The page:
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Biography Of Cecil Rhodes And His Quest Towards Domination Of South Africa And The Diamond Industry

2488 words - 10 pages

During the 1800's Cecil Rhodes of England seized an opportunity to exploit a weak, disorganized, and sparsely populated, Southern Africa. He established ruthless control by setting up a government beneficial to himself, and enjoying enormous profits through diamond mining. To people today this act may seem like robbery. Taking diamonds from local inhabitants and dominating the native people's homeland seems morally wrong. Yet this idea was not at all held by imperial Europe. Many European countries felt bringing jobs and a "civilized government" gave them the right to take natural resources from the land, and make huge profits. Although it may seem as if Cecil Rhodes "destroyed Africa" he ...view middle of the document...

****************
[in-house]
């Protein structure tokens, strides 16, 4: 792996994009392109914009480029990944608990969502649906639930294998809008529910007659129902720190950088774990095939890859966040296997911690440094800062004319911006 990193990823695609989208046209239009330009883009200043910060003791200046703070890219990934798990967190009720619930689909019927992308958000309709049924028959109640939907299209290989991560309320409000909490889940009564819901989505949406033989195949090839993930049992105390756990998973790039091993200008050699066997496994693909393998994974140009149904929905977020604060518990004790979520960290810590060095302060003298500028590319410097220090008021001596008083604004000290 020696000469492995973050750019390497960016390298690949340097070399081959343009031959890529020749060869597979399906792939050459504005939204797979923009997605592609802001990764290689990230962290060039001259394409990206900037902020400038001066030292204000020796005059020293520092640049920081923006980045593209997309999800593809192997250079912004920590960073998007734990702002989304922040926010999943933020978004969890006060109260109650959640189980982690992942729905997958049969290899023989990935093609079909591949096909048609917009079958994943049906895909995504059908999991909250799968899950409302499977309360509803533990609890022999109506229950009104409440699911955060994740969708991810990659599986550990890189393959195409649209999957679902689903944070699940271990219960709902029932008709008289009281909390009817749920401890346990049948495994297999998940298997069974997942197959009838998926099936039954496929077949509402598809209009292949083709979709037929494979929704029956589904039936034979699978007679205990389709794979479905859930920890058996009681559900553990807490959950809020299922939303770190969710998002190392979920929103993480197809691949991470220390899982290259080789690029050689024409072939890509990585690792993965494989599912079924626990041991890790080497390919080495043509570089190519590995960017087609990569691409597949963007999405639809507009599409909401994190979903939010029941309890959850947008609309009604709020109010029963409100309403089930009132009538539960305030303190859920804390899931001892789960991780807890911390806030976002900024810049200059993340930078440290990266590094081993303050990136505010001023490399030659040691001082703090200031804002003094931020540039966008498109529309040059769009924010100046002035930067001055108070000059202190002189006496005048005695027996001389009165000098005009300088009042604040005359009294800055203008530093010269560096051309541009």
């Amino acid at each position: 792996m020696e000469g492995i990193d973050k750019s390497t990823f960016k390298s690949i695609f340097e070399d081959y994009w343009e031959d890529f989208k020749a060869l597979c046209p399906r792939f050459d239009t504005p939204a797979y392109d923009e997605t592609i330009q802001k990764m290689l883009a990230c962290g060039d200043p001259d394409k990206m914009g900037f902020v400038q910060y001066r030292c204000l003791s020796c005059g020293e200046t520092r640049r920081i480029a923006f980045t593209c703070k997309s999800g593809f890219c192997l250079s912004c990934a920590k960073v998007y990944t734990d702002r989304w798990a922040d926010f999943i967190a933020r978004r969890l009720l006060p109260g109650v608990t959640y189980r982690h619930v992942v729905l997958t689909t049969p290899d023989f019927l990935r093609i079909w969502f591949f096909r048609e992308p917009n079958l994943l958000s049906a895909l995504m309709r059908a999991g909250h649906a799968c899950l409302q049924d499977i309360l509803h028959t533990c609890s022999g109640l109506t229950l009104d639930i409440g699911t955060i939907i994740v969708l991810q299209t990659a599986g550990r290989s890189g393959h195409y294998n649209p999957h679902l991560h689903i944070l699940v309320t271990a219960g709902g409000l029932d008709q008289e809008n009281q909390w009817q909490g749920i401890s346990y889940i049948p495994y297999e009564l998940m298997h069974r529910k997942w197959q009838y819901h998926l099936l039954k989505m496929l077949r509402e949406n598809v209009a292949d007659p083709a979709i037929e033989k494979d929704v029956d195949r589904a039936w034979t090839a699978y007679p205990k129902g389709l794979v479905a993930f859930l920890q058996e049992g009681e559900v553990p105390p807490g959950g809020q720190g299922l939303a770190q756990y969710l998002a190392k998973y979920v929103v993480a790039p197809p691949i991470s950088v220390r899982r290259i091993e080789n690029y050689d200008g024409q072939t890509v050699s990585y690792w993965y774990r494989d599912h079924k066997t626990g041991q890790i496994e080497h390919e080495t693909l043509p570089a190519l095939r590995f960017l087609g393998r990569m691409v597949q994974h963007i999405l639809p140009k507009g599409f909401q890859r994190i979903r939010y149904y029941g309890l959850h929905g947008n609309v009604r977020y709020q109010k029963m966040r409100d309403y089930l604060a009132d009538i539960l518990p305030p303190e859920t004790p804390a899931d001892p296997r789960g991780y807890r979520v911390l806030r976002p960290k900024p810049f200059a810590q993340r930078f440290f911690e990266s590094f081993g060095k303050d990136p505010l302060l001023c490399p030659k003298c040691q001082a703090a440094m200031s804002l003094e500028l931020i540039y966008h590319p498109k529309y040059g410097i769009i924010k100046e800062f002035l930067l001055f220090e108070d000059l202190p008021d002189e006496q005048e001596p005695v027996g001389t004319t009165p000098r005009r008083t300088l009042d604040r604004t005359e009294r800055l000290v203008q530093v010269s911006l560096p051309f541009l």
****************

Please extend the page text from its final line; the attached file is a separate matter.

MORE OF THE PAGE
Cecil was very disappointed that he could not be drafted into the army like four of his other brothers due to his illness, but the Rhodes Family was convinced that it was in Cecil's best interest to listen to the doctor. At 16 years old Cecil Rhodes left England to join his brother Herbert Rhodes, who was already in Africa, on a 200-acre cotton enterprise in Natal, South Africa.Rhode's determination to work hard for monetary success, and his ambition to create a successful enterprise were evident soon after he first arrived in Natal. He was given a letter saying his brother was working in the diamond fields in the interior of Africa and would be back to the farm in a couple of days. He was taken by horse to the cotton farm and immediately began work. He quickly discovered that his brother, Herbert, had not created a well-run cotton farm as he had led his family to believe. His brother "had spaced his (cotton) rows too close together. The cotton twisted and tangled and worms destroyed the bolls." Cecil took charge and fixed the farm. Part of the time Cecil was working on the cotton farm alone while his brother worked in diamond fields about 500 miles away. Although most people in Natal were cotton farmers or silk producers diamonds were the, "talk of the colony."Even with Cecil Rhodes' success at improving his brother's cotton farm, he too became excited by even more chance for success in diamond mining. When Cecil first set his eyes on a diamond he was ecstatic. Cecil said himself, "To hear talk and to see diamonds makes one's mouth water... people out here talk of nothing but diamonds... There are already 6,000 people up there, and every day hundreds more pour in." Rhodes excitement from diamonds could have possibly immediately sparked a desire to work in the diamond fields. Although Rhodes knew he had not come to South Africa to dig diamonds he constantly thought of the possibility of investing his time in diamonds.Cecil Rhodes did not give up the cotton farm, however, he was determined to become successful. As Cecil worked harder and harder on the cotton farm he finally finished planting and making the enterprise produce a profitable crop. Since Cecil had taken over the main roll of clearing the fields and planting, the farm had become more effective and produced higher quality product. But, as well as the crop did Cecil still had diamonds on his mind. Cecil constantly would try to convince himself that his cotton farm was sufficient and diamond mining was a waste of money by saying, "The accounts of the diamond fields are rather gloomy... there are, too, hundreds of men up there who are totally without money, and glad to work for a shilling a day," but his desire for diamonds was increasing. New finds of diamonds in rivers and on farms in Durban, a town close by to Natal, broke the thin wire that attracted Herbert to his cotton farm. In March of 1871 Herbert Rhodes abandoned Cecil on the cotton farm altogether. Herbert had left for the...

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